what causes tinnitus?
Tinnitus refers to a sound in one or both of the ears, usually a ringing or buzzing noise, that happens without external sound stimulus. Tinnitus is fairly common-- About one in five people aged 55 to 65 years old suffer from this condition.
Tinnitus isn’t a disease. Instead, it’s a symptom that can arise from many different causes, including ear infections and other diseases, certain drugs, blocked auditory canals, foreign objects, and wax buildup. Still, the single most common cause of tinnitus is noise-induced hearing loss.
One of the common root causes of tinnitus is damage to the cells of the inner ear. These small, sensitive, hair-like cells respond to changes in air pressure generated by sound waves entering your ear. This stimulation spurs the cells to send a nerve impulse from your ear to your brain; the brain then interprets these impulses as sound. If these cells become damaged or broken, they can transmit random “static” noise, which you may hear as an annoying buzzing or ringing sound in your ears.
Common causes of tinnitus
In my practice, I often treat patients whose tinnitus resulted from the following frequent causes—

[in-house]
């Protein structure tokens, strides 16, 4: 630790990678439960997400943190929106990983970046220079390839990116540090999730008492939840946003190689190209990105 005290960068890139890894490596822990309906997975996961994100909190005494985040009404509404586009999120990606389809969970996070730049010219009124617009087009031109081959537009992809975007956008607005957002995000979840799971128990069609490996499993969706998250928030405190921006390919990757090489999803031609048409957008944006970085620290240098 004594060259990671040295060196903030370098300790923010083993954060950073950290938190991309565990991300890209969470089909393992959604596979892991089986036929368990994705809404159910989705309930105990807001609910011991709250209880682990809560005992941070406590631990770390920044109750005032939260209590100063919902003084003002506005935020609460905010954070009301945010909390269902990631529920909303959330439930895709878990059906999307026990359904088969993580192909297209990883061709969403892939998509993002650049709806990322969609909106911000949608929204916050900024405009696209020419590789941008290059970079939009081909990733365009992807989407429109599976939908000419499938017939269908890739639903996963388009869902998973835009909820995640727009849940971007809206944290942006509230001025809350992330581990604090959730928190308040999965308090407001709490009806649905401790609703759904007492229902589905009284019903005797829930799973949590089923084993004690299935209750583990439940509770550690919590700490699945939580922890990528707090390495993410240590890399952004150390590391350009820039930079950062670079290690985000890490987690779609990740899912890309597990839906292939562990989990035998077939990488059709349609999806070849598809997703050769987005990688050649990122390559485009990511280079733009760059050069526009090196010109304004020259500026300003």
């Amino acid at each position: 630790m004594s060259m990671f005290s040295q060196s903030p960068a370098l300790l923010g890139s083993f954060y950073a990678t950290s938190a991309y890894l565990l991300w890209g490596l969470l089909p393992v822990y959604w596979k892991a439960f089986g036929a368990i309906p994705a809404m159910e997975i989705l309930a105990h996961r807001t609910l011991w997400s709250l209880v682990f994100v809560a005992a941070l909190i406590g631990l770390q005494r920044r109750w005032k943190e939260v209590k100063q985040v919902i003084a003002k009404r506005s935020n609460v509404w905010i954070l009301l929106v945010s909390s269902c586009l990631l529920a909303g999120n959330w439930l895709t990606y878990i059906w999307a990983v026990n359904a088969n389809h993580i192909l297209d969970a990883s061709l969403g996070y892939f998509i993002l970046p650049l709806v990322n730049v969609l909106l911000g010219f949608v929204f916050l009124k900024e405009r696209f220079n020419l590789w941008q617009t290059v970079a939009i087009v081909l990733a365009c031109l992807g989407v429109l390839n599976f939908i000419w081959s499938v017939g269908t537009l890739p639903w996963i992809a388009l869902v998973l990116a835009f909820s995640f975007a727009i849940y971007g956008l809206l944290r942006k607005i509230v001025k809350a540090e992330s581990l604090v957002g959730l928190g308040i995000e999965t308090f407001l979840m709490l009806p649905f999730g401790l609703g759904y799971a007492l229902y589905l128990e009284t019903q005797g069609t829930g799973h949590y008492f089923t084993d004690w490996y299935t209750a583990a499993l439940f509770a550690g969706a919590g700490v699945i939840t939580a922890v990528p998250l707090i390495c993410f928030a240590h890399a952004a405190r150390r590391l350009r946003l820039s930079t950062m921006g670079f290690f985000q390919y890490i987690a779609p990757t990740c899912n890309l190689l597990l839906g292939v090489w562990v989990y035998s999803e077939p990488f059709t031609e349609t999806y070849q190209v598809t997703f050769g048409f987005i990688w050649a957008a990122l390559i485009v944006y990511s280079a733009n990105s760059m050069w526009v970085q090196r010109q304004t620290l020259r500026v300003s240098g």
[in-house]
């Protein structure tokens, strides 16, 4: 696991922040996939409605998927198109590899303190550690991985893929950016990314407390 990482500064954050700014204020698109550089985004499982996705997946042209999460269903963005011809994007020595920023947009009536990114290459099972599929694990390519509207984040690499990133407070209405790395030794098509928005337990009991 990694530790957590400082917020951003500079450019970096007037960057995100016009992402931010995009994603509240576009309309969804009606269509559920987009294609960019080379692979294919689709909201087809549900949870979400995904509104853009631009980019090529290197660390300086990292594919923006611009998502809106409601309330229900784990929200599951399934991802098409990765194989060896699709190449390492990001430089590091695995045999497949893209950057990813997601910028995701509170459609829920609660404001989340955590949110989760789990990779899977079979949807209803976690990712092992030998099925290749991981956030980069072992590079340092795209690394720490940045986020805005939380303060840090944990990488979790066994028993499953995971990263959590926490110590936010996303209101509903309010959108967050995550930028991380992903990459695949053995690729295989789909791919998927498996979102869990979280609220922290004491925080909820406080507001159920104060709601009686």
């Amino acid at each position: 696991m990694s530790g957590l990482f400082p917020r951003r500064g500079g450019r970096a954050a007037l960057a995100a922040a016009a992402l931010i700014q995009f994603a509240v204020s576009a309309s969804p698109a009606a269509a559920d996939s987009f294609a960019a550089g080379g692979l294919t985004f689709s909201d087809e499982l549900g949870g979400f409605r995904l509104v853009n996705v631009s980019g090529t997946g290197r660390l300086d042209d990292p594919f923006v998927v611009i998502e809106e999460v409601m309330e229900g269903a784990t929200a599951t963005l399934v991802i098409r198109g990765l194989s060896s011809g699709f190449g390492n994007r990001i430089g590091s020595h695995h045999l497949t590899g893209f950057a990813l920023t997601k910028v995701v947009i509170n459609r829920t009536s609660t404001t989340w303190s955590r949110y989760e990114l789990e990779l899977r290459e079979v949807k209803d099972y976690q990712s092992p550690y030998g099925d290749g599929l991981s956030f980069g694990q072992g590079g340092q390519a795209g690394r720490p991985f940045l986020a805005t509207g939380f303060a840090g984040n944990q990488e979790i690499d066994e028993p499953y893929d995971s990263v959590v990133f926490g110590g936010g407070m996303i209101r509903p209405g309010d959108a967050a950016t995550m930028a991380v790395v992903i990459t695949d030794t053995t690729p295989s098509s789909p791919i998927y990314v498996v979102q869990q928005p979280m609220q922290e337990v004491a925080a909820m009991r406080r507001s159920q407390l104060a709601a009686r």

Age-related loss of hearing. As with the other senses, beginning at about 60 years of age hearing usually worsens; the medical term is presbycusis. In general, loss of hearing often leads to tinnitus.
Noise-induced hearing loss. Over time, exposure to loud noise can cause hearing loss and result in tinnitus. Industrial machinery, loud saws and firearms are often blamed for noise-induced hearing loss. And, music consistently played at loud volumes over long periods of time can also cause hearing loss and tinnitus.
Although most problems of “ringing in the ears” caused by short-term exposure to loud music, concerts or noise usually disappear quickly on their own, still I recommend a certain tinnitus treatment that works well with many patients whose tinnitus has resulted from long-term exposure to loud music or noise.
Ear canals blocked by earwax. Earwax is naturally produced by the body to help clean and protect the ear canal; it serves to trap dirt and inhibit the growth of bacteria. Yet, when it accumulates and hardens into a cerumen impaction, earwax can cause hearing loss or irritation leading to tinnitus.
Changes in the ear bones. Some people suffer a problem from stiffening of the bones of the inner ear as a result of abnormal bone growth, called otosclerosis; this seems to be a family trait.
Other, less-common causes of tinnitus abound, but none are a standard as the ones listed above.